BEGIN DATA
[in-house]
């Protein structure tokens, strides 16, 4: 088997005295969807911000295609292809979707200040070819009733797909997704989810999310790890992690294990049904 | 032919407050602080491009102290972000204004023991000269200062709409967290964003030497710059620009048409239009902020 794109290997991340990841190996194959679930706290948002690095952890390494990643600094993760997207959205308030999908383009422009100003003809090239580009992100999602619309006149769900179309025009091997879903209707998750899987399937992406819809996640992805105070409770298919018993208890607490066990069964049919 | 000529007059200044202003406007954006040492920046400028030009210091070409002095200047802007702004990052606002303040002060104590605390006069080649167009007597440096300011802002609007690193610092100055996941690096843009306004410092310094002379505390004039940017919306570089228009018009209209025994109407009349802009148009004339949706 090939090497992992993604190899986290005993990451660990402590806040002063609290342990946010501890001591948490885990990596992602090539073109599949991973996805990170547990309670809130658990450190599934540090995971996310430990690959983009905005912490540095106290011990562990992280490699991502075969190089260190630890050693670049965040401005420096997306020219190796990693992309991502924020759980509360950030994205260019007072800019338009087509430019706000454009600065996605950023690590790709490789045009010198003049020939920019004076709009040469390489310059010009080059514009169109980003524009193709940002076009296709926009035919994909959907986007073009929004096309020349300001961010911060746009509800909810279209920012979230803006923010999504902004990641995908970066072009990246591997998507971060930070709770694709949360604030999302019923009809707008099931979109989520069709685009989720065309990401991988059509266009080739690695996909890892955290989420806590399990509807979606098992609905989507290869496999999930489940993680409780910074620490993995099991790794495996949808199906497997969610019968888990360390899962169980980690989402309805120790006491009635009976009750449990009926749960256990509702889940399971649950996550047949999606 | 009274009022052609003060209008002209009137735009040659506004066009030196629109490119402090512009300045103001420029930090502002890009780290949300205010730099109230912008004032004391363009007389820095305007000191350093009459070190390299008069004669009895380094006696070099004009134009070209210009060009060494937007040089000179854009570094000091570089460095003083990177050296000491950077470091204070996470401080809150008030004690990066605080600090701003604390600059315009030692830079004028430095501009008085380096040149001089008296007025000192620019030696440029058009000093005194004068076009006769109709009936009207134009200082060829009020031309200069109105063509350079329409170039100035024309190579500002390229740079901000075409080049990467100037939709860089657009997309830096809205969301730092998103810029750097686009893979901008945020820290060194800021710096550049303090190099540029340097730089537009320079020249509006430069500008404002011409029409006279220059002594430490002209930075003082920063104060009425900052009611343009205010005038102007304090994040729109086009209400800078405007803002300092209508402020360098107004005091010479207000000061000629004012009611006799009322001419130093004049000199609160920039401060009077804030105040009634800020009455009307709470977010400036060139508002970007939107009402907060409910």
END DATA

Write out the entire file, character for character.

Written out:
[in-house]
């Protein structure tokens, strides 16, 4: 088997005295969807911000295609292809979707200040070819009733797909997704989810999310790890992690294990049904 | 032919407050602080491009102290972000204004023991000269200062709409967290964003030497710059620009048409239009902020 794109290997991340990841190996194959679930706290948002690095952890390494990643600094993760997207959205308030999908383009422009100003003809090239580009992100999602619309006149769900179309025009091997879903209707998750899987399937992406819809996640992805105070409770298919018993208890607490066990069964049919 | 000529007059200044202003406007954006040492920046400028030009210091070409002095200047802007702004990052606002303040002060104590605390006069080649167009007597440096300011802002609007690193610092100055996941690096843009306004410092310094002379505390004039940017919306570089228009018009209209025994109407009349802009148009004339949706 090939090497992992993604190899986290005993990451660990402590806040002063609290342990946010501890001591948490885990990596992602090539073109599949991973996805990170547990309670809130658990450190599934540090995971996310430990690959983009905005912490540095106290011990562990992280490699991502075969190089260190630890050693670049965040401005420096997306020219190796990693992309991502924020759980509360950030994205260019007072800019338009087509430019706000454009600065996605950023690590790709490789045009010198003049020939920019004076709009040469390489310059010009080059514009169109980003524009193709940002076009296709926009035919994909959907986007073009929004096309020349300001961010911060746009509800909810279209920012979230803006923010999504902004990641995908970066072009990246591997998507971060930070709770694709949360604030999302019923009809707008099931979109989520069709685009989720065309990401991988059509266009080739690695996909890892955290989420806590399990509807979606098992609905989507290869496999999930489940993680409780910074620490993995099991790794495996949808199906497997969610019968888990360390899962169980980690989402309805120790006491009635009976009750449990009926749960256990509702889940399971649950996550047949999606 | 009274009022052609003060209008002209009137735009040659506004066009030196629109490119402090512009300045103001420029930090502002890009780290949300205010730099109230912008004032004391363009007389820095305007000191350093009459070190390299008069004669009895380094006696070099004009134009070209210009060009060494937007040089000179854009570094000091570089460095003083990177050296000491950077470091204070996470401080809150008030004690990066605080600090701003604390600059315009030692830079004028430095501009008085380096040149001089008296007025000192620019030696440029058009000093005194004068076009006769109709009936009207134009200082060829009020031309200069109105063509350079329409170039100035024309190579500002390229740079901000075409080049990467100037939709860089657009997309830096809205969301730092998103810029750097686009893979901008945020820290060194800021710096550049303090190099540029340097730089537009320079020249509006430069500008404002011409029409006279220059002594430490002209930075003082920063104060009425900052009611343009205010005038102007304090994040729109086009209400800078405007803002300092209508402020360098107004005091010479207000000061000629004012009611006799009322001419130093004049000199609160920039401060009077804030105040009634800020009455009307709470977010400036060139508002970007939107009402907060409910």